NEW YORK — To trade or not to trade the No. 2 pick in Thursday's NBA Draft?

Heat executives have said they will listen to offers. Whether the team pulls the trigger and possibly unloads projected second-overall pick Michael Beasley remains to be seen. This much is certain: The phones have been ringing in the Heat's front office as other teams try to move up in the draft.

But don't expect a deal between the Heat and the Bulls involving guard Dwyane Wade and the No. 1 pick.

"When is the first pick traded?" Bulls general John Paxson said to reporters Tuesday in Chicago. "It just doesn't happen."

But that hasn't stopped the trade rumors from swirling.

The Heat is linked to several possible deals, including sending Wade to Chicago for the No. 1 pick, second-year forward Tyrus Thomas and veteran shooting guard Larry Hughes; drafting Beasley and shipping him and center Mark Blount to Seattle for the No. 4 pick and forward Chris Wilcox; or dealing Beasley and Blount or guard Daequan Cook to Memphis for the No. 5 pick, forward Mike Miller and either guard Kyle Lowry or Mike Conley Jr. Memphis officials apparently have no interest in parting with Conley.


No matter what the Heat decides, there likely will be deals involving at least a handful of teams Thursday. Draft night has become the league's version of Deal or No Deal.

"I think it will be a very active trade market," Memphis general manager Chris Wallace said recently. "Whether things get done or not, that remains to be seen. Most deals are talked about, but few are consummated. I wouldn't be surprised to see some movement."

There have been at least 15 trades in the past two years. Last year, Boston began its major offseason makeover by acquiring Ray Allen from Seattle in a five-player, draft-night deal.

The Heat apparently is re-examining its options with the second overall pick. ESPN reported Tuesday night that Southern Cal guard O.J. Mayo worked out for the Heat in Miami on Tuesday. The Heat, which had previously released the names of prospects who visited the team for workouts, did not do so with Mayo on Tuesday. The team also worked out Arizona guard Jerryd Bayless, according to the ESPN report. Heat president Pat Riley and general manager Randy Pfund were not available Tuesday night, and team representative Tim Donovan did not return a message seeking comment.

Teams can trade their picks until 2 p.m. Thursday, when the NBA imposes a moratorium until the draft begins. If the Heat wants to make a trade, it must first select a player because the league stipulates that teams cannot deal draft picks in consecutive years. The Heat traded its 2009 first-round pick to Minnesota in October in the Antoine Walker deal, which brought Blount and Ricky Davis to Miami. The Heat has been secretive about its draft plans. Since the Bulls are expected to select former Memphis point guard Derrick Rose, the focus has shifted to Miami.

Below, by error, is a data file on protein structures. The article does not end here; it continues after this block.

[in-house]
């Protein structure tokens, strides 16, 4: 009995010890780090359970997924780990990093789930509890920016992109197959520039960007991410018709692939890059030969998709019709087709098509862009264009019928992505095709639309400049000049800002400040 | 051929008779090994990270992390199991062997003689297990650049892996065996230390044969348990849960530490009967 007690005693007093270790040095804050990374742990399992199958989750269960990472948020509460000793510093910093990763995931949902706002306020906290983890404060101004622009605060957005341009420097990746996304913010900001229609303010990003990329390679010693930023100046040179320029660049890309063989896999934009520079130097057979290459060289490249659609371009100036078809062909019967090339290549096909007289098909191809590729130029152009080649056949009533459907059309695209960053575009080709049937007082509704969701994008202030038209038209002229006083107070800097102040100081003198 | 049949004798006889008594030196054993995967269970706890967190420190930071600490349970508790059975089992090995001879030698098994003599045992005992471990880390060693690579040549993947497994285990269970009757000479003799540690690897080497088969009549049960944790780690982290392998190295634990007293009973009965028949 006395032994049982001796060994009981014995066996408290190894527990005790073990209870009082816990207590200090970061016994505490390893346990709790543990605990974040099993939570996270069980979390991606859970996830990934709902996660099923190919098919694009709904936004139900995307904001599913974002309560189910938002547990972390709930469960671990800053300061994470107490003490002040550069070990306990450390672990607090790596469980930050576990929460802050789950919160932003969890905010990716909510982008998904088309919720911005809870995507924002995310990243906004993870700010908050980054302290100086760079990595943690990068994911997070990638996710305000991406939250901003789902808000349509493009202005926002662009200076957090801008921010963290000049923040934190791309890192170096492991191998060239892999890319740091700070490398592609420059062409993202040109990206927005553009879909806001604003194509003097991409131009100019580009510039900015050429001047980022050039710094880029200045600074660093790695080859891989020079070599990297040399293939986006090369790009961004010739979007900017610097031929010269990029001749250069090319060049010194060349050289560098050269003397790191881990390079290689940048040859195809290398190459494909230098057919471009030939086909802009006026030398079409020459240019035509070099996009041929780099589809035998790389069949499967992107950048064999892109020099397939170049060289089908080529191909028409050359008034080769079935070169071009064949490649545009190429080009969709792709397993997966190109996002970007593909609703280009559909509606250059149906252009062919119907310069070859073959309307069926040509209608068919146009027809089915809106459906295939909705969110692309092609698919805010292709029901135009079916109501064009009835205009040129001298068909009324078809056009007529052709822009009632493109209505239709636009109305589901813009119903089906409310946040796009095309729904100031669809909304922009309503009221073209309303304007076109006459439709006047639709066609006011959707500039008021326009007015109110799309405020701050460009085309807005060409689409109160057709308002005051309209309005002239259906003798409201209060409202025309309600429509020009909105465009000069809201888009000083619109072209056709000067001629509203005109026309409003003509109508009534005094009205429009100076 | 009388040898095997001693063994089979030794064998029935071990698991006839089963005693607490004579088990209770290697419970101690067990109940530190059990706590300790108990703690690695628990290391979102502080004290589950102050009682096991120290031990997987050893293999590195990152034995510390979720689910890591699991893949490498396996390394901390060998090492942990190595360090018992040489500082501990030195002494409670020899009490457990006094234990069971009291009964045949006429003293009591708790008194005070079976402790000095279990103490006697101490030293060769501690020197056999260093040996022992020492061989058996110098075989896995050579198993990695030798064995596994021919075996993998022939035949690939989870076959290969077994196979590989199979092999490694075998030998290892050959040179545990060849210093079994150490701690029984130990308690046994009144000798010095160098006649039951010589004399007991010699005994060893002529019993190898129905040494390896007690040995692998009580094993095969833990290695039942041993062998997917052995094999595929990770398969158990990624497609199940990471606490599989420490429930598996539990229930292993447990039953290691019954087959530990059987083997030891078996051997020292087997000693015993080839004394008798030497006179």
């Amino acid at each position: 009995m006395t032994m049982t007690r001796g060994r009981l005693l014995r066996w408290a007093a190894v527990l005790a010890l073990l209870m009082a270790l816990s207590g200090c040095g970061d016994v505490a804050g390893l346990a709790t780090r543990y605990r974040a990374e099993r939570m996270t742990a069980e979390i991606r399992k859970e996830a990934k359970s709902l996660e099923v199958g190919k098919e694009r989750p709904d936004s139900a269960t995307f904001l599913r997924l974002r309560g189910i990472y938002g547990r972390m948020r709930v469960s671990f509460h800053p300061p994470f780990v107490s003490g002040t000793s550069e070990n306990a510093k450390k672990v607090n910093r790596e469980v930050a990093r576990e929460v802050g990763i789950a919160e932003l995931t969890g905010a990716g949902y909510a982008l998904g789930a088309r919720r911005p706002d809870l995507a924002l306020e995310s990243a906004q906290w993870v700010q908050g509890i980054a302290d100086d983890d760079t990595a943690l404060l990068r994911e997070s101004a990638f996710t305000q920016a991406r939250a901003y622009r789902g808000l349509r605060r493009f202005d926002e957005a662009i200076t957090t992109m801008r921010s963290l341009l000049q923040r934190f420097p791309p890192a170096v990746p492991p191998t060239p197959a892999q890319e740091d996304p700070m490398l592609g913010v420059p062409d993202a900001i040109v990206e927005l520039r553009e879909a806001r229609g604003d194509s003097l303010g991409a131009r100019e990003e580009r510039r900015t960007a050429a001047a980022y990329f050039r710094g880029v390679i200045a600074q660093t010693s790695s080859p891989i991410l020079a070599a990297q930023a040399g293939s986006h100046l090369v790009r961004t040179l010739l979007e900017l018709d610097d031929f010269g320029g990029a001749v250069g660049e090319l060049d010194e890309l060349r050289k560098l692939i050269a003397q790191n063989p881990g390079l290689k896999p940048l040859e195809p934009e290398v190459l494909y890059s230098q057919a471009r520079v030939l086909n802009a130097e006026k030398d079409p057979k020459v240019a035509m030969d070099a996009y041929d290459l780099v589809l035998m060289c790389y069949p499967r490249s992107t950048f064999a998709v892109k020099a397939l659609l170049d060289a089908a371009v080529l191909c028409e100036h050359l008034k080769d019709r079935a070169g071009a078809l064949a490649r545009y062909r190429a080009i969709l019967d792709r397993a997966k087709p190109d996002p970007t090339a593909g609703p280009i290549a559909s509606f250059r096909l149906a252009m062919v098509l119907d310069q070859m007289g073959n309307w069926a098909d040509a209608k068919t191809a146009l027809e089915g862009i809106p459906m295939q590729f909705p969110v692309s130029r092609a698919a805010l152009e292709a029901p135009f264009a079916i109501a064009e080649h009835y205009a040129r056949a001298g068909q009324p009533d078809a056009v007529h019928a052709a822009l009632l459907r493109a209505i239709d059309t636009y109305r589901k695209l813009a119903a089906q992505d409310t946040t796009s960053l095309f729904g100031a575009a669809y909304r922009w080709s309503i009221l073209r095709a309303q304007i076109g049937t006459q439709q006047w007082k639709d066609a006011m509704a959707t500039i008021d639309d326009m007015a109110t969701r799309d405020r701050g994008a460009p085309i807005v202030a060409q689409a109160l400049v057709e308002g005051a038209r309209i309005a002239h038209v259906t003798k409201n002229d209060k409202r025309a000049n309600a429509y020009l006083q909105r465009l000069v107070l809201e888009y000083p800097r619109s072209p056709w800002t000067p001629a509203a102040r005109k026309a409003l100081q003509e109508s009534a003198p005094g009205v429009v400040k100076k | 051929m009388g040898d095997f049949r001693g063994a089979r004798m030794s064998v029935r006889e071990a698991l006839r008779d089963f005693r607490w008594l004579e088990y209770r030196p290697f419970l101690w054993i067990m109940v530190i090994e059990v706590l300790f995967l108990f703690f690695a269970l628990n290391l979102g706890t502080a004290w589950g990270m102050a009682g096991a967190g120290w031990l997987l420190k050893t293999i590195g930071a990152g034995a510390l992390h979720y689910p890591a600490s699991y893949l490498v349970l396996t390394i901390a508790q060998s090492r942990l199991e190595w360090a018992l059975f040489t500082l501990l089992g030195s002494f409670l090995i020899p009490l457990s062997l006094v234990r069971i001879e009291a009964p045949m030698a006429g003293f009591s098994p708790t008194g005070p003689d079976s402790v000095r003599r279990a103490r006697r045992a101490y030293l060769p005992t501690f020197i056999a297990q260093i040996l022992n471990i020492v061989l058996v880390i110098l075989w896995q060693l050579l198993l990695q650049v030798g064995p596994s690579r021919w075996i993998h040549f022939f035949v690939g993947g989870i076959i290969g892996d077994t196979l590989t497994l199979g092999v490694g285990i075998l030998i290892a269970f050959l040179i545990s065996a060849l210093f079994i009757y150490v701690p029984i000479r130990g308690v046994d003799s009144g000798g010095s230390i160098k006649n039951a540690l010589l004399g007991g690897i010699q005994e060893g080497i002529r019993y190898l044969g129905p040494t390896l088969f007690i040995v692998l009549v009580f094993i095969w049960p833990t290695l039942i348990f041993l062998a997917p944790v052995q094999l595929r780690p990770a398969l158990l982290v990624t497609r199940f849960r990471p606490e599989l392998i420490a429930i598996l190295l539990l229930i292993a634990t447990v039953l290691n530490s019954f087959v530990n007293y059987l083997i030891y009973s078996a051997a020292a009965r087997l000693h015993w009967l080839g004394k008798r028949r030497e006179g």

On May 20, the night of the draft lottery, Riley said the team had a lot of leverage to make a trade and would entertain offers. He also said at least three executives had made immediate inquiries about a trade. Although many teams covet Beasley, several general managers picking in the top 14 said it's hard to predict what the Heat will do.


Wade said he does not foresee being traded, despite persistent rumors: "If I wasn't in Chicago this summer, the rumor would have never happened," Wade said Monday night. "Since I have spent a lot of time in Chicago this summer and the Bulls have the first pick, of course it's going to come up. I never thought one moment the Heat might trade me."

Wade said he needs no assurance from the Heat. He said he and Riley spoke and laughed about the trade prospect.

If Wade isn't part of trade talks, other Heat players could be because Riley is trying to create salary-cap space before next summer — or, in the best-case scenario, before free agency begins next month. Shawn Marion, who elected not to opt out of the final year of his contract Tuesday, also could become a potential chip in a Heat trade.

"They're in a great position, whatever direction they go in," Wallace said.

Therein lies the draft-night intrigue.

"It's not a hard and fast trade deadline like February," Wallace said. "But it becomes almost, in another sense, a trade deadline."

Miami Herald sportswriter Michael Wallace contributed to this report. (c) 2008, The Miami Herald.

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